On racing days, the track is dragged after every race and watered as needed. “On Preakness Day we have so much time between races that we do water it more if it starts to dry out,” he said.
Whitman has worked for the Maryland Jockey Club for 32 years this June and has worked around the track for many years before that. “Last year’s Preakness will definitely be the one I’ll always remember!” he stated. “The weather was crazy. That storm was perfectly timed and we were able to make tough decisions at the right moments to get it right.”
Photo Credit: Jim McCue/Maryland Jockey Club

Paddock Judge
Mario Verge
Mario Verge
According to paddock judge Mario Verge, the primary role of that position is to ensure that horses and jockeys make it in and out of the paddock in a safe manner… and on time! Verge, who has worked for the Maryland Jockey Club for 12 years, said, “I make sure the horses come in to the paddock on time, have the right equipment for the race they are in, and leave the paddock on time.”

The paddock at Pimlico can handle a maximum of 12 horses but since the Preakness horses tack up on the turf, that race can accommodate up to 14 horses. “We would rather have them all stay on the grass but some trainers prefer to tack up inside,” he explained, adding that he has an assistant judge who watches over the indoor paddock for that race.

After being a jockey for 23 years, Verge worked in the jockey’s room for a bit before heading right into this “office” position. “I really feel it is the best job in the office. I love being outside with the horses,” he said. And although Preakness and Black-Eyed Susan days can be a bit more hectic with the big crowds and electric atmosphere, Verge said, “I love those two days of racing. I’m still a fan, too!” Verge added that Black-Eyed Susan day is the hardest day on the Maryland racing calendar to be a paddock judge as the Preakness trainers want to still be able to school their horses in the paddock while there is a full day of racing with big fields going on. “We have to juggle things a bit more that day.”

Verge’s first Preakness as paddock judge was when the filly Rachel Alexandra won in 2009. “That was memorable for me because it was my first Preakness as a judge,” he stated. “And last year with American Pharoah winning the Triple Crown, that was special.” But probably the most memorable Preakness day for Verge was while he was still a jockey. He said, “It was my first time as a jockey racing on Preakness day and the crowd was so huge and loud. I was the last to load and the sound from the crowd was just unforgettable.” He continued, “It got a little quiet as we went around the back side. But as soon as we hit the turn at the stretch… it was the loudest crowd I’ve ever heard!”|
Photo Credit: Jim McCue/Maryland Jockey Club

Turf Maintenance
Leo Hernandez
Leo Hernandez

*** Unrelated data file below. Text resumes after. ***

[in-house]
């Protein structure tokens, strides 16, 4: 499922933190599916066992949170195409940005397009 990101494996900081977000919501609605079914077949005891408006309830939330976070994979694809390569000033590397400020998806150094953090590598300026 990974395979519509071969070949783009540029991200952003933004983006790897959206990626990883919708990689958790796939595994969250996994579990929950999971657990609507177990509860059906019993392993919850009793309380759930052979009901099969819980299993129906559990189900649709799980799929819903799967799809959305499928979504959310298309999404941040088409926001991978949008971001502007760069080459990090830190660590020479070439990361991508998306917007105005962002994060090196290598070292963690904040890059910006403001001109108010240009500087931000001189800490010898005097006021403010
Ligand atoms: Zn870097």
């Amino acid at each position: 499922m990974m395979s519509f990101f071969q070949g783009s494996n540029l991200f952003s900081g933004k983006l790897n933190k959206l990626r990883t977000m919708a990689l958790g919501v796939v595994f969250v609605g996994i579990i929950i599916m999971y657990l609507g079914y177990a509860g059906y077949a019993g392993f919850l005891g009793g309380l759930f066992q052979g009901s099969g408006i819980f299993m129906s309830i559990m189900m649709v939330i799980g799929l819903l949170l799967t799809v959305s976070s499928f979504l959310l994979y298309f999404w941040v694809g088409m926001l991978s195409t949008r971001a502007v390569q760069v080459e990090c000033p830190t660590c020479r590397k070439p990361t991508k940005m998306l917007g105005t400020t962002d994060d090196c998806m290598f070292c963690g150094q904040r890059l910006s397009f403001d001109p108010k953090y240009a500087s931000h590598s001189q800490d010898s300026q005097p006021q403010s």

Although the Preakness Stakes is run on the dirt track, on Preakness day, there are six to seven races held on Pimlico’s turf track. An additional five turf races are held the day before on Black-Eyed Susan Day. “Typically during the spring meets, there are only three or four races on the turf,” Leo Hernandez said. “This helps keep the turf at a high quality.”

Hernandez’s first Preakness Stakes was nearly ten years ago but he took on the role of turf maintenance last year. “Two years ago I was working under Robbie Mitton. He had been there for years,” Hernandez stated. He took over the position when Mitton left for Saratoga (New York). When treated properly, turf tracks hold up for a very long time, he explained. “The current turf is only three years old. We’re using a different type of grass now.”

So how does Pimlico’s turf maintain its high quality? “Each spring we aerate it and dress it with some sand,” Hernandez said. “On non-racing days, we keep [the grass] high. It gets cut down to three or three and a half inches on race days.” If it has rained, a core sample is taken to see how soft the turf is. “Softer really isn’t better,” he said. “It makes the divots from the horses too deep and if a horse caught a foot on one, he could fall.”

Thankfully, with proper maintenance, the turf at Pimlico holds up very well. “It is a really good track. It can handle three to four inches of rain pretty well. That is when we punch holes to check the core for softness.”
Photo Credit: Jim McCue/Maryland Jockey Club

Placing Judge
Eric Coatrieux
Eric Coatrieux
When a spot as a placing judge opened up last fall at Pimlico, Eric Coatrieux, who was working as a placing judge at Penn National at the time, eagerly took the position. “I was an exercise rider and trainer for years and when I retired, I wanted to stay involved with the sport,” he said. “I was in the jockey’s room, then worked the gate and have been a placing judge for the past three or so years. When the position at Pimlico opened up, I jumped at it!”